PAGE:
Sunday, 20 April 2014

Studying the Inuit (with a freebie)

I always find studying different cultures fascinating, and I find that the kids who I've taught become very engaged when we are learning about how people live in different parts of the world.  
One of my favourite Socials Studies units is The Inuit.  I often include it as part of a dual Science and Social Studies unit on The Arctic.  Usually we do it right after returning from Christmas break when there is still lots of snow around and we can go outside to simulate some Inuit activities.

There are loads of great videos on YouTube that fit well with this unit.  One of my favourites is Owl and Raven by the National Film Board of Canada.  It used to be on tape at our district resource center, but then it disappeared (probably due to old age), and I was so sad.  But this year, to my delight, I rediscovered it.  It is and Inuit legend about how the raven came to have black feathers.  It is very short, and one of the things I love best about it are the singsong voices of Raven and Owl as they go about painting each other.

Have a look.  I bet you'll love it too.  I give out an 8 page booklet and have the kids rewrite the story and illustrate it afterwards.

There are so many excellent kids' books to use with this unit, but the one I love best and lood forward to reading to the class every year is The Very Last First Time, by Jan Andrews, illustrated by Ian Wallace.

The story is about Eva, an Inuit girl from Ungava Bay, who is going to collect mussels under the sea ice on her own for the first time.  Who knew that when the tide goes out in the winter in the Arctic it is possible to go down under the ice and walk on the ocean floor??

As Eva gathers mussels she becomes distracted by the sights in her under-ice cavern.  She wanders off to explore and just as she realizes that she must find her way back to the opening in the ice, her candle blows out, leaving her in darkness.  Desperately Eva fights of her fear in order to relight her candle and make her escape from the incoming tide.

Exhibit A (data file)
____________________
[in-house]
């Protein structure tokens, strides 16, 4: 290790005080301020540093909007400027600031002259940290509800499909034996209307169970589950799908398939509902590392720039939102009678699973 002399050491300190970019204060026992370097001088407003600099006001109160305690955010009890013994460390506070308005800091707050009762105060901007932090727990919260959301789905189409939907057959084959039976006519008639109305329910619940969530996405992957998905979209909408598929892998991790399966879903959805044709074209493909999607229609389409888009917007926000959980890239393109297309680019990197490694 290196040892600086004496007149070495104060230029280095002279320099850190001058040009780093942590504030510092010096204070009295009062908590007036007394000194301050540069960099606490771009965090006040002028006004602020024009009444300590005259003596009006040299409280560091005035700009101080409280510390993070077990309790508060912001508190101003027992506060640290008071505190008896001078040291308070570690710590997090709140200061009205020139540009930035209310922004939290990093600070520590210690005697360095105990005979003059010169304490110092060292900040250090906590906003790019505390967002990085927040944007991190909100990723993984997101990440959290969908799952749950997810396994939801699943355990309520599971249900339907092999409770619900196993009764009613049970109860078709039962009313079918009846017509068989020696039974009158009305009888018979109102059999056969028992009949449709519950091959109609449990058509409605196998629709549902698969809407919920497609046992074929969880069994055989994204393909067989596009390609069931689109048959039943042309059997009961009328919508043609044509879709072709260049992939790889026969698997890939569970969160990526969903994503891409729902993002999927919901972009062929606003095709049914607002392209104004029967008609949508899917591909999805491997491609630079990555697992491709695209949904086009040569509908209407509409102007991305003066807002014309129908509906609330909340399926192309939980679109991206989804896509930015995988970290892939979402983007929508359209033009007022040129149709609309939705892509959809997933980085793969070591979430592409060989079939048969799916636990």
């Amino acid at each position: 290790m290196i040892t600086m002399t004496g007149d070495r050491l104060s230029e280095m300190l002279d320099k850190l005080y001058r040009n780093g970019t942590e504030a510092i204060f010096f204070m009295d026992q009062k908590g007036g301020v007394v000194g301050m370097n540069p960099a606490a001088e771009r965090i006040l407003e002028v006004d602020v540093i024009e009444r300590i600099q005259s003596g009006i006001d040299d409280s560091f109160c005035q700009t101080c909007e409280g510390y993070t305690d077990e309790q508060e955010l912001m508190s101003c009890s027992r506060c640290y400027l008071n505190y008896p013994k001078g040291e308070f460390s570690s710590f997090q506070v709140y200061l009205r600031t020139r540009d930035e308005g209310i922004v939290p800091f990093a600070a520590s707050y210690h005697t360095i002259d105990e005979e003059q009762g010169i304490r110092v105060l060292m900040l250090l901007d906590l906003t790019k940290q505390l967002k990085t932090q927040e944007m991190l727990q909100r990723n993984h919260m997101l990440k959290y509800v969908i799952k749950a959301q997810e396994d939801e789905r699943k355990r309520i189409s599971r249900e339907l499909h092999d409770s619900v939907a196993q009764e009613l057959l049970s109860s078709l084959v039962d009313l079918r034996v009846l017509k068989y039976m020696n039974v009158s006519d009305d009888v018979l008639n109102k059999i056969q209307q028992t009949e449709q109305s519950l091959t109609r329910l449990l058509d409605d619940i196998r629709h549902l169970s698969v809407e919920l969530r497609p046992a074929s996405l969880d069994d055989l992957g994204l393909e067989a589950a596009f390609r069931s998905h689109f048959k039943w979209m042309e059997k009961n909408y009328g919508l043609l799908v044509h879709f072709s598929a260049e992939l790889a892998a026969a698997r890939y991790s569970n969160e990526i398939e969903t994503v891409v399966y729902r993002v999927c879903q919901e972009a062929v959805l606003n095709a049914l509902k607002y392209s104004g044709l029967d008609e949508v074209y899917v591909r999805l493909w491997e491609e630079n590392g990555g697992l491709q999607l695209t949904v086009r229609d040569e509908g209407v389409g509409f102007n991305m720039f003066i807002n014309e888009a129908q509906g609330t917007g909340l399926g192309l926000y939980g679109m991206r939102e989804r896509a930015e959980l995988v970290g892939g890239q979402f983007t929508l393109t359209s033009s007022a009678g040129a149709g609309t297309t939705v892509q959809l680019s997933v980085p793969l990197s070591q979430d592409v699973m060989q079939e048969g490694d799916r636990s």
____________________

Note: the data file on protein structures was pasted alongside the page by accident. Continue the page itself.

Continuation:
There is a short BBC video that shows just what a dangerous venture this can be.  Use this link to go to it.

Ian Wallace's amazing illustrations are a perfect partner for this wonderful and gripping story.  They capture the wonder of the sea bottom, the feeling of impending danger, and finally the relief of returning back to the world above the ice.  They are done in pointillism and are excellent for turning into an art project.  I've used cotton swabs to replicate the technique, but recently saw some that used the spiky plastic balls you can pick up at a Dollar Store.

Last time we studied this unit we made igloos from mini marshmallows and white glue.  I used a cardboard base painted white, and a small fruit cup container for a form (I cut a rounded door out before we started to put the marshmallows on.  The size is just right and if they start from the bottom they   will  build quite successfully (unlike if sugar cubes are used........).

Although this is essentially a story book the illustrations give a good idea of how Inuit people in far northern villages live.  I show portions of this video that shows an Inuit family on the move in the 1950's.  The kids can immediately see how life was much different back then.

Then we do this sheet that compares some of the differences between Inuit life today and in the past.

If you'd like a copy you can get one here at my TpT store.

I am joining Collaboration Cuties again this week for their terrific linky on mentor texts. I get so many good ideas from the contributors.  The topic this week is Social Studies. Thanks everyone!

Happy Easter!

Debbie K.


  1. Oooo I have never heard if this book! I love learning about different cultures as well! I'm going to have to check this out! Thanks for linking it up!!

  2. I've never seen this one! Very interesting. Thanks for sharing.
    Creating Lifelong Learners